The Trump administration's decision to cut short a grant program that would have spent $214 million to support teen pregnancy prevention programs will have far-reaching consequences in cities across the United States, including Baltimore.
After the program ends next June, the city will lose the equivalent of $3.5 million in funding for a variety of programs aimed at curtailing unintended teen pregnancies. Another $880,000 grant funds research at Johns Hopkins' Bloomberg School of Public Health to evaluate a program to reduce sexually transmitted infections and pregnancy among American Indian teens
City Health Commissioner Leana Wen called the decision shocking and "unprecedented."
"We have not ever received a cut to an existing program without explanation, and when the funds were readily available," she said.
The cuts come at a time when the city has made significant gains in curbing teen pregnancies, which declined steadily over the past decade, she added.
Health department administrators from some of the other 80 affected cities also voiced disappointment. The grant program was supposed to fund their efforts over five years but now will end two years early.
The program's elimination was included in the budget President Donald J. Trump submitted to Congress in May for the Department of Health and Human Services, which did not respond to requests for comment. Even though the budget still is being considered by Congress, the department recently began notifying grant recipients that program funding would end in June 2018.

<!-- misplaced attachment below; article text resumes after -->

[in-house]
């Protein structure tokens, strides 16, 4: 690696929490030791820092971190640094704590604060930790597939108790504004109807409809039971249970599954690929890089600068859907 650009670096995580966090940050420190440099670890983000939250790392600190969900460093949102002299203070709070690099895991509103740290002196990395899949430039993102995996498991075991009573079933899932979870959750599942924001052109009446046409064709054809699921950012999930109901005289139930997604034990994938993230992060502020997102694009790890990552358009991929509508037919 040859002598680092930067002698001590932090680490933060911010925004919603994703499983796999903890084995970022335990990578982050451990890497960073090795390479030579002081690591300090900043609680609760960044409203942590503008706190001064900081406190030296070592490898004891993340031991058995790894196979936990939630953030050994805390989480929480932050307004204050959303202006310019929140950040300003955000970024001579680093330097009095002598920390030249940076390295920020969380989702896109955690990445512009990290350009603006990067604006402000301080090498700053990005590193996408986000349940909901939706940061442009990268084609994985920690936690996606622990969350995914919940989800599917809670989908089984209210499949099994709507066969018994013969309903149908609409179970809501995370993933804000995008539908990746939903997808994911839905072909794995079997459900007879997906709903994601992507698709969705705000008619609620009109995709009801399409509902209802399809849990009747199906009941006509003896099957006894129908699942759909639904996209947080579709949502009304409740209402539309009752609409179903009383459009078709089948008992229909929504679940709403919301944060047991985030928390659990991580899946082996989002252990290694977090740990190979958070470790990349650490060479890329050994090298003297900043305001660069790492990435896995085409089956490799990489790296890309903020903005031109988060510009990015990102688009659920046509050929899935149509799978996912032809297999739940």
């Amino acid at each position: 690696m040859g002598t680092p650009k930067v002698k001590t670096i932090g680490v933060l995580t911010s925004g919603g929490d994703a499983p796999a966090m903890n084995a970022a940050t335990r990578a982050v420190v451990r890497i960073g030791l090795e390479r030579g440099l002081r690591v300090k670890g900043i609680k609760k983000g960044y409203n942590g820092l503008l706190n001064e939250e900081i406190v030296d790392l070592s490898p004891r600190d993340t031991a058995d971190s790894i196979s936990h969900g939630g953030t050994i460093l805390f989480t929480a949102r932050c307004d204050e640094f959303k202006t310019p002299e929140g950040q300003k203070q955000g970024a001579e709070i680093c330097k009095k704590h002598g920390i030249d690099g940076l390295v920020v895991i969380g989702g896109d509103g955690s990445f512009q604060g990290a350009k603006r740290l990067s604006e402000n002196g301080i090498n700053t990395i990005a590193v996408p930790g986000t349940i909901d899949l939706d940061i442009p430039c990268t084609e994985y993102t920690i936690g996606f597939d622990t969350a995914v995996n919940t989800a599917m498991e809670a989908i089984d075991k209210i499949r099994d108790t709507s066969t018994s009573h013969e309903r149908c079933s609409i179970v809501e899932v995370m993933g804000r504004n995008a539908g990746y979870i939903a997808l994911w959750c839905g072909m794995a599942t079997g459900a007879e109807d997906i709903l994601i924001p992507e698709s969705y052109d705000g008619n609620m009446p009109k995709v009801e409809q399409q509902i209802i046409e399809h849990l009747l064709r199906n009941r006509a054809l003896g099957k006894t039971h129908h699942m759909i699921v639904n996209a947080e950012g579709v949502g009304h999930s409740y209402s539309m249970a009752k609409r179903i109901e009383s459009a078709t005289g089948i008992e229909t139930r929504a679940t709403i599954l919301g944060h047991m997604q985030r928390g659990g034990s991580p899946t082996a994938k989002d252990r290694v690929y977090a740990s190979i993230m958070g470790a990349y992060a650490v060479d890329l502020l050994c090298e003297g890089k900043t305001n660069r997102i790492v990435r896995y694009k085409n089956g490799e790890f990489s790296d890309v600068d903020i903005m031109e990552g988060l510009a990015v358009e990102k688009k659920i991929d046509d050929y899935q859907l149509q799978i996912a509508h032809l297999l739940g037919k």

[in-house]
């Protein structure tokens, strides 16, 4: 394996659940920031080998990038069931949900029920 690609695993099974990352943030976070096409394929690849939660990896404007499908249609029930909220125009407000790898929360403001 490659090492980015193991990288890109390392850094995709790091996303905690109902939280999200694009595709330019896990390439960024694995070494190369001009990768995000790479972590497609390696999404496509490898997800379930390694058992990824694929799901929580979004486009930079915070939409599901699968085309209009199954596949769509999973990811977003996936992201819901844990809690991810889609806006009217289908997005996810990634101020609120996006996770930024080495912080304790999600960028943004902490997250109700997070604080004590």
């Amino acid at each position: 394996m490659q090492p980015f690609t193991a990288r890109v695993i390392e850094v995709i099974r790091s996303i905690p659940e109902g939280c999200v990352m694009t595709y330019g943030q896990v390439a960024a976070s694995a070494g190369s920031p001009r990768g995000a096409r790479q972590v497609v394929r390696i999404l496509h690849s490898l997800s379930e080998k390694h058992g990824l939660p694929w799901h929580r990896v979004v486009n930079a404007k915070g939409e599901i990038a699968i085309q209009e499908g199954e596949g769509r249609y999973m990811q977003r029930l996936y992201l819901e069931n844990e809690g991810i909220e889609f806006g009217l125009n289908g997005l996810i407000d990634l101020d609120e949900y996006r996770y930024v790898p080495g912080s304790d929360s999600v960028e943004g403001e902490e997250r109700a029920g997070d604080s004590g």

"The teenage pregnancy rate has declined significantly over recent years, but it does not appear this program has been a major driver in that reduction," the department said in budget documents.
Wen disagreed. "We know this program is impactful and effective," she said.
Baltimore's teen birth rate was 36.2 births per 1,000 women in 2015, the most recent data available — a significant 44 percent decrease from 2009, Wen said. But the city's rate remains twice as high as the rest of Maryland and greater than the national average, which was 22.3 births per 1,000 women ages 15 to 19 in 2015.
Wen said the funding loss will cause the city's teen pregnancy prevention efforts to lose momentum.
The grant currently goes toward science-based reproductive health education in middle and high schools, physiology and behavioral health courses, and other efforts to empower girls and teens to make good choices, Wen said.
About 20,000 students in 100 Baltimore schools will no longer be able to receive critical reproductivehealth education, Wen said. The city also won't be able to train 115 teachers and members of a youth advisory council that act as health advocates for their peers.
Wen said teen mothers are more likely to give birth to preterm and low-birth-weight babies and that their children generally have worse outcomes overall.
According to the Centers for Disease Control, just 50 percent of teen mothers graduate from high school before age 22. In contrast, about 90 percent of girls who don't give birth during adolescence earn their high school diplomas. Moreover, the children of teenage mothers are more likely to drop out of high school, be incarcerated during adolescence and face unemployment.
There is an economic toll as well, Wen said. The nationwide cost of teen pregnancies in 2010 was estimated to be about $10 billion, she said.
The cuts are "something that affects potentially generations to come," she said.
Baltimore Sun reporter Meredith Cohn contributed to this article.